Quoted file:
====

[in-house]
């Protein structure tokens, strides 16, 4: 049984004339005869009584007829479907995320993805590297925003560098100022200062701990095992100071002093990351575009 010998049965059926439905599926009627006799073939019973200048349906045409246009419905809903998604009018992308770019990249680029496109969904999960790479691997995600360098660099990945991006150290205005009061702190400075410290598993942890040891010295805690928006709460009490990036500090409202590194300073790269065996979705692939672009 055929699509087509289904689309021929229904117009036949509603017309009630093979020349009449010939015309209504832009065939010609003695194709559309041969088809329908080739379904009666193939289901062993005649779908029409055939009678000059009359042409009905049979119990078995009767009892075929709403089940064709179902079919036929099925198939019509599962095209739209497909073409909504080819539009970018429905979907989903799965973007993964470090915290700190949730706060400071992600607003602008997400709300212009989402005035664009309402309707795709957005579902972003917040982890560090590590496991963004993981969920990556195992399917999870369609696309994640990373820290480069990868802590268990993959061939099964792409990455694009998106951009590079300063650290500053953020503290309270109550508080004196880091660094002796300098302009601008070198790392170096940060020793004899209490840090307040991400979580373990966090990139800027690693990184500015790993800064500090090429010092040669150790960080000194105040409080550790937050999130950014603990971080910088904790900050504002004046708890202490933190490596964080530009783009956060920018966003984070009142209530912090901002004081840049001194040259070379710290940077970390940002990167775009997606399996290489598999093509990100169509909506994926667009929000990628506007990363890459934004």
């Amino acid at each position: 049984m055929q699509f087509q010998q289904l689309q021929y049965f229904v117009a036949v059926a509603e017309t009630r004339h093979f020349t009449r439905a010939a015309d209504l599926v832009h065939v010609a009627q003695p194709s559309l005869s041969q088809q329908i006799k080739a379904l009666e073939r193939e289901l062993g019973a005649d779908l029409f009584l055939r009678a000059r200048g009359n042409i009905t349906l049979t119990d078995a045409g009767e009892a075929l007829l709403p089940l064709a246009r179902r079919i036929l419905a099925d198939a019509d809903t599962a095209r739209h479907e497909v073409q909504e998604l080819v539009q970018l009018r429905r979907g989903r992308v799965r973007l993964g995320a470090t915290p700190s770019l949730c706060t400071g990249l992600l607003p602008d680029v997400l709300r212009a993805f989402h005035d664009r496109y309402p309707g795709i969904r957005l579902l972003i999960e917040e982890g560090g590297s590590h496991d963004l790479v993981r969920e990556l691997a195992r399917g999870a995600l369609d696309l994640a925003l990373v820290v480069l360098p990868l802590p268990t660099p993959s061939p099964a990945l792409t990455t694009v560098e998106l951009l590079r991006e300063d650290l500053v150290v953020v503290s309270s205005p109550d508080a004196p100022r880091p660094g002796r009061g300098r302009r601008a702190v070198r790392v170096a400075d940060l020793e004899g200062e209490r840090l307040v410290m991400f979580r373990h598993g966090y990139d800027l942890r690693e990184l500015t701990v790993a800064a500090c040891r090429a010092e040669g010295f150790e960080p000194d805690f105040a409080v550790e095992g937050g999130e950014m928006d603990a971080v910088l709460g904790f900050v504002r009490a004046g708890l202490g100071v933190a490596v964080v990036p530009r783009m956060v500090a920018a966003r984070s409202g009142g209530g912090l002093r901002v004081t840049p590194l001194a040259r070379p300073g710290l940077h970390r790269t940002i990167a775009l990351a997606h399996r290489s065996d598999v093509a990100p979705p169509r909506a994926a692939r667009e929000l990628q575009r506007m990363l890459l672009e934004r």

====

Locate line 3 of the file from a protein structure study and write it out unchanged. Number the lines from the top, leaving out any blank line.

């Amino acid at each position: 049984m055929q699509f087509q010998q289904l689309q021929y049965f229904v117009a036949v059926a509603e017309t009630r004339h093979f020349t009449r439905a010939a015309d209504l599926v832009h065939v010609a009627q003695p194709s559309l005869s041969q088809q329908i006799k080739a379904l009666e073939r193939e289901l062993g019973a005649d779908l029409f009584l055939r009678a000059r200048g009359n042409i009905t349906l049979t119990d078995a045409g009767e009892a075929l007829l709403p089940l064709a246009r179902r079919i036929l419905a099925d198939a019509d809903t599962a095209r739209h479907e497909v073409q909504e998604l080819v539009q970018l009018r429905r979907g989903r992308v799965r973007l993964g995320a470090t915290p700190s770019l949730c706060t400071g990249l992600l607003p602008d680029v997400l709300r212009a993805f989402h005035d664009r496109y309402p309707g795709i969904r957005l579902l972003i999960e917040e982890g560090g590297s590590h496991d963004l790479v993981r969920e990556l691997a195992r399917g999870a995600l369609d696309l994640a925003l990373v820290v480069l360098p990868l802590p268990t660099p993959s061939p099964a990945l792409t990455t694009v560098e998106l951009l590079r991006e300063d650290l500053v150290v953020v503290s309270s205005p109550d508080a004196p100022r880091p660094g002796r009061g300098r302009r601008a702190v070198r790392v170096a400075d940060l020793e004899g200062e209490r840090l307040v410290m991400f979580r373990h598993g966090y990139d800027l942890r690693e990184l500015t701990v790993a800064a500090c040891r090429a010092e040669g010295f150790e960080p000194d805690f105040a409080v550790e095992g937050g999130e950014m928006d603990a971080v910088l709460g904790f900050v504002r009490a004046g708890l202490g100071v933190a490596v964080v990036p530009r783009m956060v500090a920018a966003r984070s409202g009142g209530g912090l002093r901002v004081t840049p590194l001194a040259r070379p300073g710290l940077h970390r790269t940002i990167a775009l990351a997606h399996r290489s065996d598999v093509a990100p979705p169509r909506a994926a692939r667009e929000l990628q575009r506007m990363l890459l672009e934004r």